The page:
Similarities

The film All the President’s Men was a historically accurate account of the Presidential cover-up at Watergate. While some things in the film differed from the actual event, none of the facts were changed and, from the Washington Post’s perspective, it was nearly spot on.

According to an article from the Washington Post this is because the actors and directors intermingled with the reporters from the paper for months before filming. This close-quarters study helped them understand how a newsroom ran on a regular basis. It also gave them access to authentic desks, chairs and even details such as trash from the newspaper. The director based all of the newsroom sets and props on what the Post used (Shales et. all).

The History

Another thing that helped the film cast was how soon they produced the film after the event occurred. The film was released in 1976, just two years after President Nixon resigned from office. With the actual event having occurred so recently, the director didn’t have to look far for authenticity.

Setting, Design and Detail

The Washington Post offices in the movie were built to scale from the actual offices. The layout and content in the offices were as close to the real thing the movie could use without actually filming inside the Washington Post. See our “Fun Facts” page for more information on this.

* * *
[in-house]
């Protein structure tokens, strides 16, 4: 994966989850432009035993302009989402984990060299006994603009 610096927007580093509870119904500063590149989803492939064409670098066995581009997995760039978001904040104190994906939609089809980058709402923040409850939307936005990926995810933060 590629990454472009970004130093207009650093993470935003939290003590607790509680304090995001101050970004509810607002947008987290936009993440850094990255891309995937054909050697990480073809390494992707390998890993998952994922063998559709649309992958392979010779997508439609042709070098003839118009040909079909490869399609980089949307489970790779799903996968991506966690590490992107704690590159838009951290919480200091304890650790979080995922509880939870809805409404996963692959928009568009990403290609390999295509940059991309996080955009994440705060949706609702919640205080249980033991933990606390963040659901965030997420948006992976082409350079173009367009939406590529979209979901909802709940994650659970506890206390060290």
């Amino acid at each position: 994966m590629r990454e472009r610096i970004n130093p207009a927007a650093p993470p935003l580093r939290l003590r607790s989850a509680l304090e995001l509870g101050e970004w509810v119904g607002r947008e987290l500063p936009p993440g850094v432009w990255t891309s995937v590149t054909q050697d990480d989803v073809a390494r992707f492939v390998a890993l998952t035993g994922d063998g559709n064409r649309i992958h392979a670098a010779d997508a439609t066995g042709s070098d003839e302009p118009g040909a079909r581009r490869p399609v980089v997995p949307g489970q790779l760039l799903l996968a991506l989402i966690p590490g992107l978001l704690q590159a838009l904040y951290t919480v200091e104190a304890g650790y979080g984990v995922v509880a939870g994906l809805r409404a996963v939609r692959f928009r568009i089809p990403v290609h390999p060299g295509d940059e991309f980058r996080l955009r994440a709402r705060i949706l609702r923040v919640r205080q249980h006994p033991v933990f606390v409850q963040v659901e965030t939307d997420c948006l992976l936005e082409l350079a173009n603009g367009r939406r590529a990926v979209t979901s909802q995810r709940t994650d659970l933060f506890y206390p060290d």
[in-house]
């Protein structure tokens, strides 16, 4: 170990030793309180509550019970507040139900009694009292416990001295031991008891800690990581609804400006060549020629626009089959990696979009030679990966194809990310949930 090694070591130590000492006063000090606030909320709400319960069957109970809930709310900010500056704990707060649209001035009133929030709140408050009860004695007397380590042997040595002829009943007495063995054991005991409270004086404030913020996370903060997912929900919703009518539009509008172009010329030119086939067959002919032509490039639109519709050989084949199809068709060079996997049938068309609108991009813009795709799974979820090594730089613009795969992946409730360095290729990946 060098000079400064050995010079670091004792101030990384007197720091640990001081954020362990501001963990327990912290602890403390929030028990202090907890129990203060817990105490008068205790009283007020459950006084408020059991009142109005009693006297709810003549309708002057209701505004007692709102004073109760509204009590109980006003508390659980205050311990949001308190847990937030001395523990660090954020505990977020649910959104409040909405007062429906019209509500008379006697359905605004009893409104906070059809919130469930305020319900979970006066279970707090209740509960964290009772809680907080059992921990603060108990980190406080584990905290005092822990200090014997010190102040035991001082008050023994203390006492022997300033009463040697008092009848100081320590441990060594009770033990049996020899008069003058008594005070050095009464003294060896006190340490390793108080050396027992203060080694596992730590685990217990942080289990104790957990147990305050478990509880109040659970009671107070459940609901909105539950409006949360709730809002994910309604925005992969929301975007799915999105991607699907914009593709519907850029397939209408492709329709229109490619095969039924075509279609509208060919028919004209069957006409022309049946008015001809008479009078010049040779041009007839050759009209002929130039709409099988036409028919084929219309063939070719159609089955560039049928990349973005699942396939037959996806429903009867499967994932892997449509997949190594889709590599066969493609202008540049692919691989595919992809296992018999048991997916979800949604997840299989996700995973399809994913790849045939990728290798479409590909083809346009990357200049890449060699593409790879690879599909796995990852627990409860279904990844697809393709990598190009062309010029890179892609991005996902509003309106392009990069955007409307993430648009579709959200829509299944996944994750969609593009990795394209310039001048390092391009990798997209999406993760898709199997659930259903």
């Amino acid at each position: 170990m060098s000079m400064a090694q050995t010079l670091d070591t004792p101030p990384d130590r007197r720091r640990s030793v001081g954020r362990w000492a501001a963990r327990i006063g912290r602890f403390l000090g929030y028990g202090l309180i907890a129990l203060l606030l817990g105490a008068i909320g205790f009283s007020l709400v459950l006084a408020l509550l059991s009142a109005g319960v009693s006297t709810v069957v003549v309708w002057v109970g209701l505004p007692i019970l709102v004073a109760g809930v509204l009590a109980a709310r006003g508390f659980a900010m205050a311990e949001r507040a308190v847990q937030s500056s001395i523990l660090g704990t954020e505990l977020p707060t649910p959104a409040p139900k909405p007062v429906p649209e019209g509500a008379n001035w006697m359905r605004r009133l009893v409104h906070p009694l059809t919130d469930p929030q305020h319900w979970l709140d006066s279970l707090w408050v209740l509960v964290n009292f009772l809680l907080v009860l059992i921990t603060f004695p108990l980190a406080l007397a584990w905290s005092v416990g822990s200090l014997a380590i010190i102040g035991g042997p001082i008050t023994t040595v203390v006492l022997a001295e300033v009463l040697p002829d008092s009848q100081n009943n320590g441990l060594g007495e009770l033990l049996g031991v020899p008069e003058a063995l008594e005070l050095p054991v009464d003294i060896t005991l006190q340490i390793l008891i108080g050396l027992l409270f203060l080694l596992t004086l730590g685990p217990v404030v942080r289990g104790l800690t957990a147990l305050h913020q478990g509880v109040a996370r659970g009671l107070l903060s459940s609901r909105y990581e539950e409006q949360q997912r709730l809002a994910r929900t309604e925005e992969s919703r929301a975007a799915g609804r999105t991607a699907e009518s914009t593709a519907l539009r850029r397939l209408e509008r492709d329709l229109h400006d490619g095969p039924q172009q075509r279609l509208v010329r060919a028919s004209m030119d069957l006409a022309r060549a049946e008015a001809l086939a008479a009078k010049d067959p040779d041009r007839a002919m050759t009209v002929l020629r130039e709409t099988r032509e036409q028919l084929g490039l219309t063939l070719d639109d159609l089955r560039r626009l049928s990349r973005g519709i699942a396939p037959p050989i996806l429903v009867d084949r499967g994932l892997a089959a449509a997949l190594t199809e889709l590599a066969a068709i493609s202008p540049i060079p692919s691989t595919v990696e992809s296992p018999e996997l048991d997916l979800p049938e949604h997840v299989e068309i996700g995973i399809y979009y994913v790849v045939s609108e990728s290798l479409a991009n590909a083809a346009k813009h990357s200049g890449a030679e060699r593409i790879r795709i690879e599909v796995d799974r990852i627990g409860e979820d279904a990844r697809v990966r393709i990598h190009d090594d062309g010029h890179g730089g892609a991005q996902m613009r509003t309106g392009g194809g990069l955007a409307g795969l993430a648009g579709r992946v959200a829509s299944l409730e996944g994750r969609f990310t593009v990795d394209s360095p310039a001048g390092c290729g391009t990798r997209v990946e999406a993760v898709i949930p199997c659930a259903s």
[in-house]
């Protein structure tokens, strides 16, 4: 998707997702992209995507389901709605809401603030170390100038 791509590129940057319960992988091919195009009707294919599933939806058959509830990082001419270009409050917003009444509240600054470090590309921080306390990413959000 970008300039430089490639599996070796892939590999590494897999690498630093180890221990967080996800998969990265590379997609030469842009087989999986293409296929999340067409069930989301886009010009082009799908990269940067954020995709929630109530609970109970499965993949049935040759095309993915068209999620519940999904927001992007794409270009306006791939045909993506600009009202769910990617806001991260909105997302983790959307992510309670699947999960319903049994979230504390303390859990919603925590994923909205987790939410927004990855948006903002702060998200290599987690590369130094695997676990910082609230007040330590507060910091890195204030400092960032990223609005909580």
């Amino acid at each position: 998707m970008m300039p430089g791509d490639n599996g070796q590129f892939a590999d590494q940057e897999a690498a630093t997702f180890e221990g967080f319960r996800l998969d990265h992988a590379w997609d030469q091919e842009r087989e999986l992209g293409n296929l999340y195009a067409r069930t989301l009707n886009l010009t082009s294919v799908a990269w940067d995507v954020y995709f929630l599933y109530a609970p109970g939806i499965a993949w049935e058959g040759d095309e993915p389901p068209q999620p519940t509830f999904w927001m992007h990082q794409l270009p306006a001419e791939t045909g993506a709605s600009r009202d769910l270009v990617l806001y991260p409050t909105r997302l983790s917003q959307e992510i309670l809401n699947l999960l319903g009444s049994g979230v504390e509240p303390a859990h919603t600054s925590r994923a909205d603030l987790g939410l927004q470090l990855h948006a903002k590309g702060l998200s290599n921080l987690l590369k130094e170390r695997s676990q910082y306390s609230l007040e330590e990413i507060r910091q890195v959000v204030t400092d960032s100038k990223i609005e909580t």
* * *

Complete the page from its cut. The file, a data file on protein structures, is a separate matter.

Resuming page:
Behavior

One thing about the actors specifically was how human they were. Many times when the real Bernstein or Woodward would be stressed, the actors let the audience see and feel it. One example is from when Bernstein speaks to a White House librarian over the phone. This scene shows Bernstein’s behavior as well as letting the viewer have a good look at the office around the actors.

Bernstein and Woodward were known for being drastically different in style and attitude and both Dustin Hoffman and Robert Redford worked hard to make those differences apparent in the film.

View video clip #6 on DVD

This scene shows much of Bernstein’s personality and allows a good look at the Washington Post that was recreated for the film.

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